BUFORD - Word a Duluth company is relocating, bringing with it 500 jobs, is not being celebrated in Buford, the city it will soon call home.
The city's commission Chairman Phillip Beard Wednesday said the city should have been involved in the decision-making process to award Uline, a packaging materials and janitorial supply company, tax incentives to set up shop in Buford.
Beard is upset Gwinnett County made an $800,000 tax abatement deal with Uline that will, for the next eight years, lessen the number of tax dollars that will flow into Buford's school system. The city's lawyers are exploring litigation, Beard said.
"Who does the county think they are to come in here and make decisions for the city of Buford?" Beard asked. "They left us out of all negotiations. We are trying to get a legal opinion on what we can actually do."
The statement came one day after Uline celebrated its upcoming move from two Duluth buildings to one 500,000-square-foot new facility in Buford. Company officials said the move allows them to add 500 jobs within 10 years to its 245-employee base in Gwinnett.
Illinois-based Uline initially considered a move from Gwinnett to Jackson County or the Orlando, Fla., area, but the abatement offered, combined with the company's desire to retain its trained employees, encouraged it to stay, manager Travis Szwast said.
Under the terms of the agreement, Uline will pay no taxes to Buford city schools or to Gwinnett County government its first year in Buford. The company will pay 1/8 of its allotted taxes to those entities in the second year, 1/4 for the third year and will add 1/8 to its tax payment each year until the ninth year, when Uline will pay full taxes.
Buford has no property tax, only a school tax.
"Starting a fight with the county is not my intent, but they've put us in a bad place," Beard said. "This company is strong enough to pay its way without taking off of a small school district."
Buford city officials don't know yet what effect the program will have on the school system, Beard said.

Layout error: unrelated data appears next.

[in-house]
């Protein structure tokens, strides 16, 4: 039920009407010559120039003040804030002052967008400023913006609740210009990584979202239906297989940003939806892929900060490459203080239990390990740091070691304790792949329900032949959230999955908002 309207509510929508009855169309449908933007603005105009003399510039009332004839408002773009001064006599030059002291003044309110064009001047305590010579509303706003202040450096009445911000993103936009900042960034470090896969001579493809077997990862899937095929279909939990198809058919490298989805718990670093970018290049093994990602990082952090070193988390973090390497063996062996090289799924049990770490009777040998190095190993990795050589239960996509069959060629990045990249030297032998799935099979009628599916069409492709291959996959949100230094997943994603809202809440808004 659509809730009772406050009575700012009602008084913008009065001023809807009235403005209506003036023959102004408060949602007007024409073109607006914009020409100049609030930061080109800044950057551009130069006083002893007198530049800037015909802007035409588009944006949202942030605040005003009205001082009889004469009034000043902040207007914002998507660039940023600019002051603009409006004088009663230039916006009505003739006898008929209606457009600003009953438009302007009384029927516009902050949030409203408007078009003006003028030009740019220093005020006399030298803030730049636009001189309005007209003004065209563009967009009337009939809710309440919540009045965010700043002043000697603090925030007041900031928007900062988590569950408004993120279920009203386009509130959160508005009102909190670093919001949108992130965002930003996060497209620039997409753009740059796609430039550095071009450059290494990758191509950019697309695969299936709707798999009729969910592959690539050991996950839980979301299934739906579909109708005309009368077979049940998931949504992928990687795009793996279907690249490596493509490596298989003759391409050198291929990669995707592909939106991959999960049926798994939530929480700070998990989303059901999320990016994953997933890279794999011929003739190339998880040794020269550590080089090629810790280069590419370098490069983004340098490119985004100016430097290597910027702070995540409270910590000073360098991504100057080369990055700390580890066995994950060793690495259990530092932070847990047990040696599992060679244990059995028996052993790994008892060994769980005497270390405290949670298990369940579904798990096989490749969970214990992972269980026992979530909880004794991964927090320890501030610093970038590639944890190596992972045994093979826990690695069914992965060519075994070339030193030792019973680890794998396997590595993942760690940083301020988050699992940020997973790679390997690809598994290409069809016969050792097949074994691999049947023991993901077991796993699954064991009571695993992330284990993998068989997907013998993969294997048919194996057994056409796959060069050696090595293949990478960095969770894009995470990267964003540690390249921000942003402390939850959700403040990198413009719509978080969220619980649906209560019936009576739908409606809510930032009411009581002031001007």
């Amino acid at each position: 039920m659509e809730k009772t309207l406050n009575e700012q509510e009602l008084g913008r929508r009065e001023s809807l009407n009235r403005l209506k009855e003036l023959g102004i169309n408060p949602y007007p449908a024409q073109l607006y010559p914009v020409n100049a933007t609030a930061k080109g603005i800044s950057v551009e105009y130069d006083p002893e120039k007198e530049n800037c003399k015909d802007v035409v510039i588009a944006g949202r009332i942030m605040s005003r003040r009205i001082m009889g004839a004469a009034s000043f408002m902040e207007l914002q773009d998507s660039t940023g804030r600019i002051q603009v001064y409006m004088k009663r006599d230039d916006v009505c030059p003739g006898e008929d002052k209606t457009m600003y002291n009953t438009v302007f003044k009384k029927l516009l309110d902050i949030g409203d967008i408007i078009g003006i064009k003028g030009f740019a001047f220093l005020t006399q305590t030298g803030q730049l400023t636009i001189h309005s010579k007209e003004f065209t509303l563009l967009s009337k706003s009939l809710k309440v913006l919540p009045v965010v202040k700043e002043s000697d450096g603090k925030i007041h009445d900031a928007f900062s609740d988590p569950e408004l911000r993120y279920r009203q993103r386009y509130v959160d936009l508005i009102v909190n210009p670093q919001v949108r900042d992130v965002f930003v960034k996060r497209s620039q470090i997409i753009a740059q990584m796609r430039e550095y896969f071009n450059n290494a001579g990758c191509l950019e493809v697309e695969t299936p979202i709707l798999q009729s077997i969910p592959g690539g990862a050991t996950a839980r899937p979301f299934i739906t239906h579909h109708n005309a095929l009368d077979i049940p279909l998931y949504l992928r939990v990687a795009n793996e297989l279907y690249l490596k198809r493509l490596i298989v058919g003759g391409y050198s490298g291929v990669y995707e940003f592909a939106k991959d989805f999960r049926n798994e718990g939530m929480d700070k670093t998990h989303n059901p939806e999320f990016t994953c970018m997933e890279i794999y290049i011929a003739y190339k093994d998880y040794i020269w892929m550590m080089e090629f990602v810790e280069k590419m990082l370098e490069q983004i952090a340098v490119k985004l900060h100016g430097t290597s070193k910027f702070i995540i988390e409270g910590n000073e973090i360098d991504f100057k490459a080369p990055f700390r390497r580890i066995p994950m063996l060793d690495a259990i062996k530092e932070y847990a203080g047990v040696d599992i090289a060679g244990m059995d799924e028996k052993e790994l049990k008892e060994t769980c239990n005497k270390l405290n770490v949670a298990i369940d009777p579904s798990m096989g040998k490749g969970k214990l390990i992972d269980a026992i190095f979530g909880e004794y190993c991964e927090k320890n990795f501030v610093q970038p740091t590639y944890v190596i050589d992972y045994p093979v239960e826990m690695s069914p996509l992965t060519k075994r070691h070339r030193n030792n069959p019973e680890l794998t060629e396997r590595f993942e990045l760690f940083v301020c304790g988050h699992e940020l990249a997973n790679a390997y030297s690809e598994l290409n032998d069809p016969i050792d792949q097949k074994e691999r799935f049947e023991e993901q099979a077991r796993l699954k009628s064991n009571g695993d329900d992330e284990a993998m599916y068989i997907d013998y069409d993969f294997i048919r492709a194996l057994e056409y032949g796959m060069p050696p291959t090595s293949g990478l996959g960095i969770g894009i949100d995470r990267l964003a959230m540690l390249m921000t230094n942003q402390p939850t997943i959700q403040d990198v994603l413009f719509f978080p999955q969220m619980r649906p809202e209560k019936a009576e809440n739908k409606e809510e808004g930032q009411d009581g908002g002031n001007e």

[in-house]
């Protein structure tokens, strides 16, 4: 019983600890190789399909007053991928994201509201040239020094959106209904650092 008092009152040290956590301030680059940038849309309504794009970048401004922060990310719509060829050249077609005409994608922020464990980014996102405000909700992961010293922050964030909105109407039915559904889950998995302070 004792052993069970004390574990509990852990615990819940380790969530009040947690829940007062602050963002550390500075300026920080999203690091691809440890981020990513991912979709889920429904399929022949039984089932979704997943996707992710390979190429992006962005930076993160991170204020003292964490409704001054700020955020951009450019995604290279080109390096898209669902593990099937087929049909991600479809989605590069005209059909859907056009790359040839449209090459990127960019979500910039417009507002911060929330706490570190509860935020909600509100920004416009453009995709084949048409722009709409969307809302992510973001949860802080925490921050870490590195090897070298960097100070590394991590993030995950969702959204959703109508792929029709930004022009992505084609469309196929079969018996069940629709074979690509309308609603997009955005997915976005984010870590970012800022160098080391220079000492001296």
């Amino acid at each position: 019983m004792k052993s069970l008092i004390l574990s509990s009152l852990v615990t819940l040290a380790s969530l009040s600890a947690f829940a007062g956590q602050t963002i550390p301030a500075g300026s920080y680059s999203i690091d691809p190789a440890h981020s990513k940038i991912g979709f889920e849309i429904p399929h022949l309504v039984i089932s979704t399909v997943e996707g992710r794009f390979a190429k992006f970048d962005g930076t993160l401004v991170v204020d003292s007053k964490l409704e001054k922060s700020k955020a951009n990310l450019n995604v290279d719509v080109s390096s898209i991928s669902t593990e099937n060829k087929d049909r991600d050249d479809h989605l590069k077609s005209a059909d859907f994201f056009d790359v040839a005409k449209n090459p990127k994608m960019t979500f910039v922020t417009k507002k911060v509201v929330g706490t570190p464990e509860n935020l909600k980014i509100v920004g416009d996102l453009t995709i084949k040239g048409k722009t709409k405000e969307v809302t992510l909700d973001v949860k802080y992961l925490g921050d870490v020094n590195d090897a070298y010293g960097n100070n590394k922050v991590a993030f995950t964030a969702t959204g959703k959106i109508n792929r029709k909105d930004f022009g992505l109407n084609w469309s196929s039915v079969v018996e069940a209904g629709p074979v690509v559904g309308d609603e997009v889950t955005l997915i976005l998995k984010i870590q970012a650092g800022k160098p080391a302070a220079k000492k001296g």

Gwinnett County has the right to make that deal because Georgia counties have done so for 30 years under an industrial bond authority program, said Nick Masino, vice president of economic development, Gwinnett Chamber of Commerce.
"When a government entity owns a piece of property, they don't pay taxes," Masino said. "A Georgia government can't tell a company they don't have to pay taxes, because that's against the law. Thirty years ago, a structure was created that allows a government to take over the lease or ownership of the property. That's how we are able to not charge them taxes. The Industrial Bond Authority of Gwinnett County holds the title to the Uline property, then in eight years releases it as a quick claim deed. These economic deals have been going on for 30 years. Buford doesn't have a legal leg to stand on."
Masino estimates that Buford City Schools will lose about two-thirds of the $800,000 abatement.
Uline contributes its share to the community, said Frank Unick, Uline's chief financial officer.
"Uline will be providing a significant volume of jobs for Buford area residents," Unick said. "Uline also collects and remits a high volume of sales tax proceeds that will provide enormous benefits to the area, and we will be remitting a substantial amount of property taxes to the community going forward. It is a competitive landscape, and Buford has attracted a valued employer that provides many high-paying jobs and provides funding to the area, via sales, income and property taxes, that previously did not exist."
Buford has done just fine growing a tax base prior to Uline's entrance into the town, Beard said.
"Buford has been growing at a super rate and not under a tax-free status or give aways," Beard said. "We are not an economically depressed area that needs help, and it's not fair to the ones (businesses) that are here and paying taxes. We got over 1,000 businesses in our little city and here we got one now not paying any taxes."
The long-term benefits of Uline's economical contributions will outweigh any initial discomfort, Masino said.
"They are searching really hard to find a negative in a positive thing," Masino said. "If the company had moved to Jackson or Orlando, we would have all lost."
Calls to Buford city attorney Gregory Jay and its city manager Bryan Kerlin were not returned.